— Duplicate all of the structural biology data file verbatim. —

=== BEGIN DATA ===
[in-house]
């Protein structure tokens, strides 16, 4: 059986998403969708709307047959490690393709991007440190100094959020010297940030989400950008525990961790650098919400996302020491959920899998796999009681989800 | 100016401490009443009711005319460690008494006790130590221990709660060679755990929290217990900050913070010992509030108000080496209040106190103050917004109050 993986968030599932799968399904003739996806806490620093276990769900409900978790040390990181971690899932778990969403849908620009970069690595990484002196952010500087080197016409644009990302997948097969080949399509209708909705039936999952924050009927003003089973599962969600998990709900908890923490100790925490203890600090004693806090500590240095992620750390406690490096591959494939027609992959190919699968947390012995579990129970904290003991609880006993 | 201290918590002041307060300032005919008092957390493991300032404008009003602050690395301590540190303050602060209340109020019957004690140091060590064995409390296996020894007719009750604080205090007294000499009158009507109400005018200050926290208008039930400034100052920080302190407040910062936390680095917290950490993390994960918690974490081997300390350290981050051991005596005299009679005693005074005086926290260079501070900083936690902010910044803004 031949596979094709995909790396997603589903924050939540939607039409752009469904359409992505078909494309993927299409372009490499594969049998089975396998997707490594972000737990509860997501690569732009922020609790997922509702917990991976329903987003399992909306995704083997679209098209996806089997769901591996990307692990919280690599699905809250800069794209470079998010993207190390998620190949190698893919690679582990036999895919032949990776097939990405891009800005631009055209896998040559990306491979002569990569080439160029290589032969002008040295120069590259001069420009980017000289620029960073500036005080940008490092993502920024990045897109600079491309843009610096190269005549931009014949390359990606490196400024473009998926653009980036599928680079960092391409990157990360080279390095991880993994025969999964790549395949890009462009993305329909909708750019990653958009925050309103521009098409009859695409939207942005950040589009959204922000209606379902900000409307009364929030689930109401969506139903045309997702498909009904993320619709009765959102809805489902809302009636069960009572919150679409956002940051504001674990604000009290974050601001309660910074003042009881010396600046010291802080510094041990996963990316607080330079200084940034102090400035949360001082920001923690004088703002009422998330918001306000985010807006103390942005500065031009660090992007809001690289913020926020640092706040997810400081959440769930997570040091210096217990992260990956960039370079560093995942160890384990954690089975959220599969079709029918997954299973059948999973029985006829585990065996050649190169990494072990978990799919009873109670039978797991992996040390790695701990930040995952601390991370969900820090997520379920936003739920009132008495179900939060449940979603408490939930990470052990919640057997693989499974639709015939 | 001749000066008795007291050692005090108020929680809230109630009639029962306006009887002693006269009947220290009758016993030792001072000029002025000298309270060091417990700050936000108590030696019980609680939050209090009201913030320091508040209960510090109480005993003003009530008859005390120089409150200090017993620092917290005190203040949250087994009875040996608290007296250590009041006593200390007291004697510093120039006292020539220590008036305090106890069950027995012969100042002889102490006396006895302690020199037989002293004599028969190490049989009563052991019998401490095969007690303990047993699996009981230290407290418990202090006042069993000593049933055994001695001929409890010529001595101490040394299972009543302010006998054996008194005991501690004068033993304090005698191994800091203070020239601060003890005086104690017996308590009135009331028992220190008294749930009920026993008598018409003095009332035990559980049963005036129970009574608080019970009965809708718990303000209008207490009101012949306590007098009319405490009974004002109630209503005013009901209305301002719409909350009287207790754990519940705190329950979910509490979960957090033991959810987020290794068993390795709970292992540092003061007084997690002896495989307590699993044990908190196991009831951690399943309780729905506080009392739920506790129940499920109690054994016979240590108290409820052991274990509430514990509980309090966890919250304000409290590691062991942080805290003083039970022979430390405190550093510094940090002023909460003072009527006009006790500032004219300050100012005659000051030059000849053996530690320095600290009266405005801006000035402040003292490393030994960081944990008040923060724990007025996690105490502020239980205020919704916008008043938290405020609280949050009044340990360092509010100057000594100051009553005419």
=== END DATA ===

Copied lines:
[in-house]
């Protein structure tokens, strides 16, 4: 059986998403969708709307047959490690393709991007440190100094959020010297940030989400950008525990961790650098919400996302020491959920899998796999009681989800 | 100016401490009443009711005319460690008494006790130590221990709660060679755990929290217990900050913070010992509030108000080496209040106190103050917004109050 993986968030599932799968399904003739996806806490620093276990769900409900978790040390990181971690899932778990969403849908620009970069690595990484002196952010500087080197016409644009990302997948097969080949399509209708909705039936999952924050009927003003089973599962969600998990709900908890923490100790925490203890600090004693806090500590240095992620750390406690490096591959494939027609992959190919699968947390012995579990129970904290003991609880006993 | 201290918590002041307060300032005919008092957390493991300032404008009003602050690395301590540190303050602060209340109020019957004690140091060590064995409390296996020894007719009750604080205090007294000499009158009507109400005018200050926290208008039930400034100052920080302190407040910062936390680095917290950490993390994960918690974490081997300390350290981050051991005596005299009679005693005074005086926290260079501070900083936690902010910044803004 031949596979094709995909790396997603589903924050939540939607039409752009469904359409992505078909494309993927299409372009490499594969049998089975396998997707490594972000737990509860997501690569732009922020609790997922509702917990991976329903987003399992909306995704083997679209098209996806089997769901591996990307692990919280690599699905809250800069794209470079998010993207190390998620190949190698893919690679582990036999895919032949990776097939990405891009800005631009055209896998040559990306491979002569990569080439160029290589032969002008040295120069590259001069420009980017000289620029960073500036005080940008490092993502920024990045897109600079491309843009610096190269005549931009014949390359990606490196400024473009998926653009980036599928680079960092391409990157990360080279390095991880993994025969999964790549395949890009462009993305329909909708750019990653958009925050309103521009098409009859695409939207942005950040589009959204922000209606379902900000409307009364929030689930109401969506139903045309997702498909009904993320619709009765959102809805489902809302009636069960009572919150679409956002940051504001674990604000009290974050601001309660910074003042009881010396600046010291802080510094041990996963990316607080330079200084940034102090400035949360001082920001923690004088703002009422998330918001306000985010807006103390942005500065031009660090992007809001690289913020926020640092706040997810400081959440769930997570040091210096217990992260990956960039370079560093995942160890384990954690089975959220599969079709029918997954299973059948999973029985006829585990065996050649190169990494072990978990799919009873109670039978797991992996040390790695701990930040995952601390991370969900820090997520379920936003739920009132008495179900939060449940979603408490939930990470052990919640057997693989499974639709015939 | 001749000066008795007291050692005090108020929680809230109630009639029962306006009887002693006269009947220290009758016993030792001072000029002025000298309270060091417990700050936000108590030696019980609680939050209090009201913030320091508040209960510090109480005993003003009530008859005390120089409150200090017993620092917290005190203040949250087994009875040996608290007296250590009041006593200390007291004697510093120039006292020539220590008036305090106890069950027995012969100042002889102490006396006895302690020199037989002293004599028969190490049989009563052991019998401490095969007690303990047993699996009981230290407290418990202090006042069993000593049933055994001695001929409890010529001595101490040394299972009543302010006998054996008194005991501690004068033993304090005698191994800091203070020239601060003890005086104690017996308590009135009331028992220190008294749930009920026993008598018409003095009332035990559980049963005036129970009574608080019970009965809708718990303000209008207490009101012949306590007098009319405490009974004002109630209503005013009901209305301002719409909350009287207790754990519940705190329950979910509490979960957090033991959810987020290794068993390795709970292992540092003061007084997690002896495989307590699993044990908190196991009831951690399943309780729905506080009392739920506790129940499920109690054994016979240590108290409820052991274990509430514990509980309090966890919250304000409290590691062991942080805290003083039970022979430390405190550093510094940090002023909460003072009527006009006790500032004219300050100012005659000051030059000849053996530690320095600290009266405005801006000035402040003292490393030994960081944990008040923060724990007025996690105490502020239980205020919704916008008043938290405020609280949050009044340990360092509010100057000594100051009553005419």